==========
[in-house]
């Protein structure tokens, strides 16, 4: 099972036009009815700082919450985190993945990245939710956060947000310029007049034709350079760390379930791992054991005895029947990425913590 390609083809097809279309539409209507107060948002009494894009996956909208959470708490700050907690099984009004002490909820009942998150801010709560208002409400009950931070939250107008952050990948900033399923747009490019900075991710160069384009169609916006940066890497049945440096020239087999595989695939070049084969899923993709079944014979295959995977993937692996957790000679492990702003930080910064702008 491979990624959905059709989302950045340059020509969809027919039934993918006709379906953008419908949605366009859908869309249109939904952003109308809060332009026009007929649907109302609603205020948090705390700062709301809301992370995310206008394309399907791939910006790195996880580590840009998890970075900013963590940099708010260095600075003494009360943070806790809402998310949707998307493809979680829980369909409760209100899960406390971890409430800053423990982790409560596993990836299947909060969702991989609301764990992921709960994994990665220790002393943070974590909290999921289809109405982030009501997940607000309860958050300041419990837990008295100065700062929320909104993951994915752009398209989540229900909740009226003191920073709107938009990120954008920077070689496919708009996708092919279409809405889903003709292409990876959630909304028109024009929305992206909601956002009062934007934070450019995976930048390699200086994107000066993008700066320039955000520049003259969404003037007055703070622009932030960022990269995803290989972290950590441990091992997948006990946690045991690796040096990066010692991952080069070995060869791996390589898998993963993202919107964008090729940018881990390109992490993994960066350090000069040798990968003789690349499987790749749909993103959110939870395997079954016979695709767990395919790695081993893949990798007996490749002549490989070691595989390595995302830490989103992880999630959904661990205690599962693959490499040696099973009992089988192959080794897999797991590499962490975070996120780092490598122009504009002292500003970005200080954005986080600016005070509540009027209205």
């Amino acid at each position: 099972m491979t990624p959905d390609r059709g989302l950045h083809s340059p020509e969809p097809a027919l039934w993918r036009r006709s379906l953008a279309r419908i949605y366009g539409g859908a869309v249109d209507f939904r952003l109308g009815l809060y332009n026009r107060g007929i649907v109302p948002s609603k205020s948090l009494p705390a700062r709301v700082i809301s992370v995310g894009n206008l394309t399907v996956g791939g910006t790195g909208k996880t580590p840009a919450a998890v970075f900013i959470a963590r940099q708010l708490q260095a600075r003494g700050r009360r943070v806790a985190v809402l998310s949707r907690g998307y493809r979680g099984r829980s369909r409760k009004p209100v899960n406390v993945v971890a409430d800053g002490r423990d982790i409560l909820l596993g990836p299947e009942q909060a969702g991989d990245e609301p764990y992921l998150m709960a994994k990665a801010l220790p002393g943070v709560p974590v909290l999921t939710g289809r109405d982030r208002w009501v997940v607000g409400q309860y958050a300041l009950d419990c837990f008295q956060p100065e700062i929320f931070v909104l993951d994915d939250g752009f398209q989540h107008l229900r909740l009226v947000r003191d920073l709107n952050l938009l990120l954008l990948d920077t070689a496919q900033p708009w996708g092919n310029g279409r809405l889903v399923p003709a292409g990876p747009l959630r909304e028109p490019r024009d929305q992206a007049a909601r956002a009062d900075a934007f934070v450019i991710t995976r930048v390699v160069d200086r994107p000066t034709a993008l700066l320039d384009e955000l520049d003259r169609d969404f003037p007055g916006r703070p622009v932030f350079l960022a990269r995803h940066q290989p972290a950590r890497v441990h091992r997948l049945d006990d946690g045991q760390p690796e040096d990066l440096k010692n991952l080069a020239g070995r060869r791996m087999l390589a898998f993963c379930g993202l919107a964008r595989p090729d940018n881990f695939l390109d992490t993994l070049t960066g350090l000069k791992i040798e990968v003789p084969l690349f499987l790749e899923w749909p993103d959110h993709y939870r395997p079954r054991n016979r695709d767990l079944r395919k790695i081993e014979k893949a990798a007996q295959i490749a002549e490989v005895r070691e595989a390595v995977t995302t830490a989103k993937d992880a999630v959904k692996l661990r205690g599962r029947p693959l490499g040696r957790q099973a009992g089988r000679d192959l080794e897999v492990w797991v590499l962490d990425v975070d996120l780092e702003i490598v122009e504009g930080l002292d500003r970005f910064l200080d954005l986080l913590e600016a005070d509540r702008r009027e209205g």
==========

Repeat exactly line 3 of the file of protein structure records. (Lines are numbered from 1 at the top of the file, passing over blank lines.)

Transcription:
């Amino acid at each position: 099972m491979t990624p959905d390609r059709g989302l950045h083809s340059p020509e969809p097809a027919l039934w993918r036009r006709s379906l953008a279309r419908i949605y366009g539409g859908a869309v249109d209507f939904r952003l109308g009815l809060y332009n026009r107060g007929i649907v109302p948002s609603k205020s948090l009494p705390a700062r709301v700082i809301s992370v995310g894009n206008l394309t399907v996956g791939g910006t790195g909208k996880t580590p840009a919450a998890v970075f900013i959470a963590r940099q708010l708490q260095a600075r003494g700050r009360r943070v806790a985190v809402l998310s949707r907690g998307y493809r979680g099984r829980s369909r409760k009004p209100v899960n406390v993945v971890a409430d800053g002490r423990d982790i409560l909820l596993g990836p299947e009942q909060a969702g991989d990245e609301p764990y992921l998150m709960a994994k990665a801010l220790p002393g943070v709560p974590v909290l999921t939710g289809r109405d982030r208002w009501v997940v607000g409400q309860y958050a300041l009950d419990c837990f008295q956060p100065e700062i929320f931070v909104l993951d994915d939250g752009f398209q989540h107008l229900r909740l009226v947000r003191d920073l709107n952050l938009l990120l954008l990948d920077t070689a496919q900033p708009w996708g092919n310029g279409r809405l889903v399923p003709a292409g990876p747009l959630r909304e028109p490019r024009d929305q992206a007049a909601r956002a009062d900075a934007f934070v450019i991710t995976r930048v390699v160069d200086r994107p000066t034709a993008l700066l320039d384009e955000l520049d003259r169609d969404f003037p007055g916006r703070p622009v932030f350079l960022a990269r995803h940066q290989p972290a950590r890497v441990h091992r997948l049945d006990d946690g045991q760390p690796e040096d990066l440096k010692n991952l080069a020239g070995r060869r791996m087999l390589a898998f993963c379930g993202l919107a964008r595989p090729d940018n881990f695939l390109d992490t993994l070049t960066g350090l000069k791992i040798e990968v003789p084969l690349f499987l790749e899923w749909p993103d959110h993709y939870r395997p079954r054991n016979r695709d767990l079944r395919k790695i081993e014979k893949a990798a007996q295959i490749a002549e490989v005895r070691e595989a390595v995977t995302t830490a989103k993937d992880a999630v959904k692996l661990r205690g599962r029947p693959l490499g040696r957790q099973a009992g089988r000679d192959l080794e897999v492990w797991v590499l962490d990425v975070d996120l780092e702003i490598v122009e504009g930080l002292d500003r970005f910064l200080d954005l986080l913590e600016a005070d509540r702008r009027e209205g």